Oregon Lawmakers Suggest Repealing the Ban on Gun Duels Between Public Officials

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By Lukas Mikelionis | 6:54 am, April 10, 2017

Lawmakers in Oregon are considering holding a vote which could result in the removal of the constitutional ban on gun-blazing duels between public officials.

According to the Star Tribune, the constitutional ban in question refers to Article II, section 9 in the Oregon Constitution. It says that anyone who offers, accepts or knowingly participates in a “challenge to fight a duel … or who shall agree to go out of the State to fight a duel, shall be ineligible to any office of trust, or profit.”

The original article was signed back in 1845, when disputes were still frequently resolved with gun duels. Other parts of the country had outlawed them decades before.

“They decided that it would not be very civil if two members of the Legislature disagreed and then shot each other on the front steps of the provisional capitol,” said Republican Sen. Brian Boquist on Wednesday during the committee hearing about repealing the law.

According to the Senator, however, the article should be repealed because it’s outdated and unnecessary in modern times.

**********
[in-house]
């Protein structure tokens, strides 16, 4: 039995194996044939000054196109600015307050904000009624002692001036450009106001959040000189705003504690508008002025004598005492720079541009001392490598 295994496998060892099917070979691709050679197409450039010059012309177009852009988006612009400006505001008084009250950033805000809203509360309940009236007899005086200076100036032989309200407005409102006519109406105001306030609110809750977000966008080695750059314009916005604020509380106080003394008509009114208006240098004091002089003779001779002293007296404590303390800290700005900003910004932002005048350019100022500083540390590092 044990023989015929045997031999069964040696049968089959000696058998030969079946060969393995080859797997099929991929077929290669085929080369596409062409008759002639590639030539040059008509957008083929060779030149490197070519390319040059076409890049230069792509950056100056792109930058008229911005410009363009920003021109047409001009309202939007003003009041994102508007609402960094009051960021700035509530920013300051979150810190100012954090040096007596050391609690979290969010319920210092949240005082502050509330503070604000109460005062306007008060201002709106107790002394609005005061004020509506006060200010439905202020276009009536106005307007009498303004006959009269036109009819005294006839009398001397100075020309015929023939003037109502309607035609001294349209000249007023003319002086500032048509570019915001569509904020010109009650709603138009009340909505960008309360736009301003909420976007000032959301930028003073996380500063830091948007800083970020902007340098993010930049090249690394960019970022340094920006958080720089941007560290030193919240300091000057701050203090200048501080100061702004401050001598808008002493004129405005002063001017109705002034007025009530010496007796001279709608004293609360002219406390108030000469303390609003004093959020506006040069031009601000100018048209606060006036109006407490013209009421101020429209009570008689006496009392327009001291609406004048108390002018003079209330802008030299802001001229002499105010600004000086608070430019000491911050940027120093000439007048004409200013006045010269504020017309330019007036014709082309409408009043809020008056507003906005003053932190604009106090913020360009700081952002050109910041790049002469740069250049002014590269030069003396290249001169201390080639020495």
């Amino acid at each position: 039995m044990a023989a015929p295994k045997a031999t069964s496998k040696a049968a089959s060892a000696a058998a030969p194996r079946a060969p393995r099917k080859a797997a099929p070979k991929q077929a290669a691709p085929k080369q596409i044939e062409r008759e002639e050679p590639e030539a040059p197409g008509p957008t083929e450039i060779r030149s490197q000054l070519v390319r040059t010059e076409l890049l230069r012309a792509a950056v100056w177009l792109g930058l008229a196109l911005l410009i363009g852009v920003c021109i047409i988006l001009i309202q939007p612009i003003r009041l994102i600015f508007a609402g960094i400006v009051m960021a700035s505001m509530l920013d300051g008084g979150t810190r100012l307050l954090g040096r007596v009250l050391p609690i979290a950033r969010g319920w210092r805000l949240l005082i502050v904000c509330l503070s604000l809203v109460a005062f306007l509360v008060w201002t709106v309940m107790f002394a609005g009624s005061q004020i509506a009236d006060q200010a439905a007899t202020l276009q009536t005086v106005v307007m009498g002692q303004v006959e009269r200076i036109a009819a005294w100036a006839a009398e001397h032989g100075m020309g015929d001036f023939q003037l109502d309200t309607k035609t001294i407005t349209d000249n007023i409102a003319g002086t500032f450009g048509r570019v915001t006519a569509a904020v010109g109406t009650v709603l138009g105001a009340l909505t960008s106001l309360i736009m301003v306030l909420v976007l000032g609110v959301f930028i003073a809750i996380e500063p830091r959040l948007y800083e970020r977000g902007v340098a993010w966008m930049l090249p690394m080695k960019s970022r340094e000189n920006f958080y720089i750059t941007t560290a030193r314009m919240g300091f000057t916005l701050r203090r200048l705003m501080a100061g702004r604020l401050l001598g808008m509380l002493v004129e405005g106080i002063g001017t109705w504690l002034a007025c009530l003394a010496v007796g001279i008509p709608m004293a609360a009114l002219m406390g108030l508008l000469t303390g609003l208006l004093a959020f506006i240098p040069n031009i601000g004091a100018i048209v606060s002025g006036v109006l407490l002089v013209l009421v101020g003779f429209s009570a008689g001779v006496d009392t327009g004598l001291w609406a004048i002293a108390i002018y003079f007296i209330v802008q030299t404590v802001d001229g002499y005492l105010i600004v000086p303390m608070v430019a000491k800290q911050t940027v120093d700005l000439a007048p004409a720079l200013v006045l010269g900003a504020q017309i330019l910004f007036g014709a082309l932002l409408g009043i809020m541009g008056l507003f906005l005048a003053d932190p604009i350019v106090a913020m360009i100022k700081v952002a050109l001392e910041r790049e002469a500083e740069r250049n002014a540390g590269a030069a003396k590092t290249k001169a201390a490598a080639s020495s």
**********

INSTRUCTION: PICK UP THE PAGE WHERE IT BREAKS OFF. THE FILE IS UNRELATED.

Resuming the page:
Because the repeal changes the constitution, Oregon voters would have the final say on whether they want to keep the law. Before then, the bill must also go through the Legislature’s approval process. If it passes both chambers, it will be referred to voters.

Sen. Boquist also testified that the Oregon Constitution could get away with more changes that no longer serve a purpose in modern times.

“I want you to know that most of your stationery is probably in violation of the law because we have a constitutional clause as to how we can use our stationery,” he said.

Democratic Sen. Ginny Burdick responded to the bill’s possible repeal of a ban on gun duels, saying it’s “the bill I’ve been waiting all session for.”

“Well, I’m deeply disappointed that the ambitions for this bill are bigger than dueling, because I was all set to go,” she added.

Dan Meek, a Portland attorney and Oregon Progressive Party spokesman, opposed the motion saying it would allow politicians to accept challenges to fight duels and there’s no need to repeal such “unenforced” laws as it will only cost money to organize a referendum in Oregon.

“This resolution would allow the candidacies of persons who give or accept challenges to fight duels,” Meek wrote to the committee. “Also, there is a cost to removing obviously unenforced and unenforceable provisions in the Oregon Constitution, including the cost of processing and printing this resolution on millions of ballots and processing the results.”

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